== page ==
Archive for August, 2015


A very visually dramatic poem from John Foggin

The Great Fogginzo's Cobweb

caillich

Intro: There’s an earlier post – Landscape and legend 16/11/2014 – that tells you all and more than you need to know about Bheinn na Caillich, the red granite Cuillin behind Broadford on Skye.)

I’ve been asked if I’d post a copy of the poem that got chosen for the McLellan Prize. So I will. Now.

A bunch of thank-you’s are in order.

First off, thank you Kim Moore and Carola Luther for running a residential writing course in Grange-over-Sands in March this year. Thank you, Carola, for the concentrated writing task that produced the first draft of the poem. The only note of an instruction I have in my notebook is ‘Imagined landscapes…what’s the place that you think you remembered?’ Then there’s about 20 lines of stuff about volcanoes, and the Cuillin, and melting stone. All very febrile. And then

‘Or I might just think of Bheinn na Caillich…

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Another great blog from John Foggin

The Great Fogginzo's Cobweb

priory 5

Here’s a first…I’m writing this from the island of Arran; there’s a banner of cloud streaming from Goatfell. On this side of the island, the rocks that run into the sea are water-fluted sandstones; oxblood and ochre and tan. Unbelievably old. The granites of the high fell are youngsters. Half the places on the island were named by the Vikings. Everything’s layered.

Robert Macfarlane’s lovely book, Landmarks, begins with this sentence.

This is a book about the power of language -strong style, single words – to shape our sense of place.

I think I want to turn that on its head today. Writing about Jane Clarke a couple of weeks ago, I found myself speculating on ways in which  language (and therefore,  our writing) is shaped and informed by the landscapes where we feel we belong. How we come to feel secure in one landscape or another is a…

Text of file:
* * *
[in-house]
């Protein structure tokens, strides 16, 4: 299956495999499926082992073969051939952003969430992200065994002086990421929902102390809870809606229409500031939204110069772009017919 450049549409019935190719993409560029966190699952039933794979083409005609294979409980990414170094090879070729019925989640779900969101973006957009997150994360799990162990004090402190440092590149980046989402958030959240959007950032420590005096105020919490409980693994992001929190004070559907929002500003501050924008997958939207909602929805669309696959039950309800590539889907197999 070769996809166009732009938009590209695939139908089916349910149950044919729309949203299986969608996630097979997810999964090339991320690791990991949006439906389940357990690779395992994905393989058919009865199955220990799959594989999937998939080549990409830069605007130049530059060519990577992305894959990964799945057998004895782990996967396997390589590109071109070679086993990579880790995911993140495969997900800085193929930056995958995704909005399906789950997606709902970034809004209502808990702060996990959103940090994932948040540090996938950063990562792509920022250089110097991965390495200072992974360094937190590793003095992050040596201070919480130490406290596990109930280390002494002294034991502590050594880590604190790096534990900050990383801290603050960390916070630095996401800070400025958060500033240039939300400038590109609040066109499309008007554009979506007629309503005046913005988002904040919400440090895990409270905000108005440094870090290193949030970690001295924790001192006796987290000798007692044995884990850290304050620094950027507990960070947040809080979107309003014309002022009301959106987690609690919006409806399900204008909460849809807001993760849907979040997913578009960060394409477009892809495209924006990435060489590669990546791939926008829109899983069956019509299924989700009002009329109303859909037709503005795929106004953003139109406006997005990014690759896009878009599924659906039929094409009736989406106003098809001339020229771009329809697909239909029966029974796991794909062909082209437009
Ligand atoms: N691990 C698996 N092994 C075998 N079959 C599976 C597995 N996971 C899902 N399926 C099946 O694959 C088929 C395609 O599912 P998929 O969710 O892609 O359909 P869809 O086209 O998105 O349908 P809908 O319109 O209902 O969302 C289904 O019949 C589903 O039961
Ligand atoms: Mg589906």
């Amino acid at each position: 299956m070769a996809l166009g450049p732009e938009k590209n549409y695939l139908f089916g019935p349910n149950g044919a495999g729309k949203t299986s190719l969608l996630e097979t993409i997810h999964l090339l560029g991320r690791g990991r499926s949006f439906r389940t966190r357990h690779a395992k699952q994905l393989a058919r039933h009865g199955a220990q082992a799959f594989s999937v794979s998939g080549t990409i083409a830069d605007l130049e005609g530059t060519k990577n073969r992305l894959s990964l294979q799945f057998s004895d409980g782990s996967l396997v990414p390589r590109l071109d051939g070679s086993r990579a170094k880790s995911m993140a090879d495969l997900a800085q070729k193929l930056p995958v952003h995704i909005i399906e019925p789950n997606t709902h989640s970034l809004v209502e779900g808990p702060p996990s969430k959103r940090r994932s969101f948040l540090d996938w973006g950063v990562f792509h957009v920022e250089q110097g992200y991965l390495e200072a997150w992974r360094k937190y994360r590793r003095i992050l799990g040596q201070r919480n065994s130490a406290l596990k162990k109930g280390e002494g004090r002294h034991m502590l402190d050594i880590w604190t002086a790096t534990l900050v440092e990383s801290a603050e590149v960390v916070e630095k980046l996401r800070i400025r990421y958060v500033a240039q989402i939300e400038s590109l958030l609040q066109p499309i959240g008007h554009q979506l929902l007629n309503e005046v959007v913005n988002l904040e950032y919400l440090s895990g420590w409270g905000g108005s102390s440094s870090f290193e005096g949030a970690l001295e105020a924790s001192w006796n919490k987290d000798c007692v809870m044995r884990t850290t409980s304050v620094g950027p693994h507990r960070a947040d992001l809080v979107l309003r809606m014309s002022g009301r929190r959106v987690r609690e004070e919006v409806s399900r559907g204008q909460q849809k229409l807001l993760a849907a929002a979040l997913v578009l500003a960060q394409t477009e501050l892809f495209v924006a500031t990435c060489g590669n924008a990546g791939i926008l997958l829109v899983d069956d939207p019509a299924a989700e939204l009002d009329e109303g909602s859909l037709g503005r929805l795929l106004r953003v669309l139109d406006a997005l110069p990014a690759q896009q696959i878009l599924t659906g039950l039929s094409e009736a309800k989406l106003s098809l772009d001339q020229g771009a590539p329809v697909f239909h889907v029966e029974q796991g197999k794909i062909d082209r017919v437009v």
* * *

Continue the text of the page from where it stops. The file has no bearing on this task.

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I had a really good run today. Not fast nor a long distance but good just for the sake of running and getting out into the countryside away from civilisation and this world we live in that seemingly never stops and just goes on and on constantly. And this got me thinking about why I run. The inspiration for this line of thought came from a blog I read from Helen Mort who also wrote about why she runs.

There are many, many reasons why different people run and all of them are valid. Some people run to lose weight and get fit, others to race and be seen as a winner and for some it will be the chance to show they are the fastest in a race, over a distance or if they are on Strava over a particular segment.

But for me and I hope for many others it is the sure pleasure running gives you in getting away from the seemingly endless and constant barrage of images, noises, words and much more that bombard so many people every hour of every day. Running for me provides a means of escapism from a world in which the avenues of escape seem to be reducing all the time.